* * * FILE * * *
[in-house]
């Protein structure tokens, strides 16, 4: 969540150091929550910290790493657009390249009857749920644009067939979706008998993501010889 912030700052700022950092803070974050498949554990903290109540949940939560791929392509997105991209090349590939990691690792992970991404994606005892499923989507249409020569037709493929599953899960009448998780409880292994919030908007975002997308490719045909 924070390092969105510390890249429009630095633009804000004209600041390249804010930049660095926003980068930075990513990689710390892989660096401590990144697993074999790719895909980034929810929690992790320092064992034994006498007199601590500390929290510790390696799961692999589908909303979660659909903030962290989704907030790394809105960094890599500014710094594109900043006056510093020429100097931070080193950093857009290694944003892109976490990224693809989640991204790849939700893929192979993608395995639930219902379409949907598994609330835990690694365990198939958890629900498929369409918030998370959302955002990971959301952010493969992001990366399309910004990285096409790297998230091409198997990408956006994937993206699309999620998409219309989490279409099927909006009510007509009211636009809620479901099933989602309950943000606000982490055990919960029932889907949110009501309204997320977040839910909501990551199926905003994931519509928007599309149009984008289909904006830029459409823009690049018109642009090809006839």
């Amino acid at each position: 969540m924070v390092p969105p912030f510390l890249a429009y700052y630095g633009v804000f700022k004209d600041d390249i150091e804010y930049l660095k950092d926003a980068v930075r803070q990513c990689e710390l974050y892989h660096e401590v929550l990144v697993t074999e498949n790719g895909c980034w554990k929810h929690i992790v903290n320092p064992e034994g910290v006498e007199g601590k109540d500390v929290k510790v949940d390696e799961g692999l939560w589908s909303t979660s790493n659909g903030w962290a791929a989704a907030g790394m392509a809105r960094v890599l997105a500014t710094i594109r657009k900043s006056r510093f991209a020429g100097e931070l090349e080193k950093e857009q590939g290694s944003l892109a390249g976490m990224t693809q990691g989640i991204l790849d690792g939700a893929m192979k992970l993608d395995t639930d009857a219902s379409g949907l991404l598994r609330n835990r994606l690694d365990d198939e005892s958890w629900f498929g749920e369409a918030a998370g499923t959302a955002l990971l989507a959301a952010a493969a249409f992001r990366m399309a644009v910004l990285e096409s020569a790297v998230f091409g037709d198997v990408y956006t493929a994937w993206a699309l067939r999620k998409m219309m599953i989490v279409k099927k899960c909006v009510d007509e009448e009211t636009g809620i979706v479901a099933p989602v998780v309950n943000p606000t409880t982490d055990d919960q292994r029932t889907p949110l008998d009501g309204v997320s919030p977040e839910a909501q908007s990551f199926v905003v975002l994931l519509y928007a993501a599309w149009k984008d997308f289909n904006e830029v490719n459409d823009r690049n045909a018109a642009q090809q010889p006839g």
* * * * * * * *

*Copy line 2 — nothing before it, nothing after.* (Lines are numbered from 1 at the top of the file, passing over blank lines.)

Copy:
């Protein structure tokens, strides 16, 4: 969540150091929550910290790493657009390249009857749920644009067939979706008998993501010889 912030700052700022950092803070974050498949554990903290109540949940939560791929392509997105991209090349590939990691690792992970991404994606005892499923989507249409020569037709493929599953899960009448998780409880292994919030908007975002997308490719045909 924070390092969105510390890249429009630095633009804000004209600041390249804010930049660095926003980068930075990513990689710390892989660096401590990144697993074999790719895909980034929810929690992790320092064992034994006498007199601590500390929290510790390696799961692999589908909303979660659909903030962290989704907030790394809105960094890599500014710094594109900043006056510093020429100097931070080193950093857009290694944003892109976490990224693809989640991204790849939700893929192979993608395995639930219902379409949907598994609330835990690694365990198939958890629900498929369409918030998370959302955002990971959301952010493969992001990366399309910004990285096409790297998230091409198997990408956006994937993206699309999620998409219309989490279409099927909006009510007509009211636009809620479901099933989602309950943000606000982490055990919960029932889907949110009501309204997320977040839910909501990551199926905003994931519509928007599309149009984008289909904006830029459409823009690049018109642009090809006839």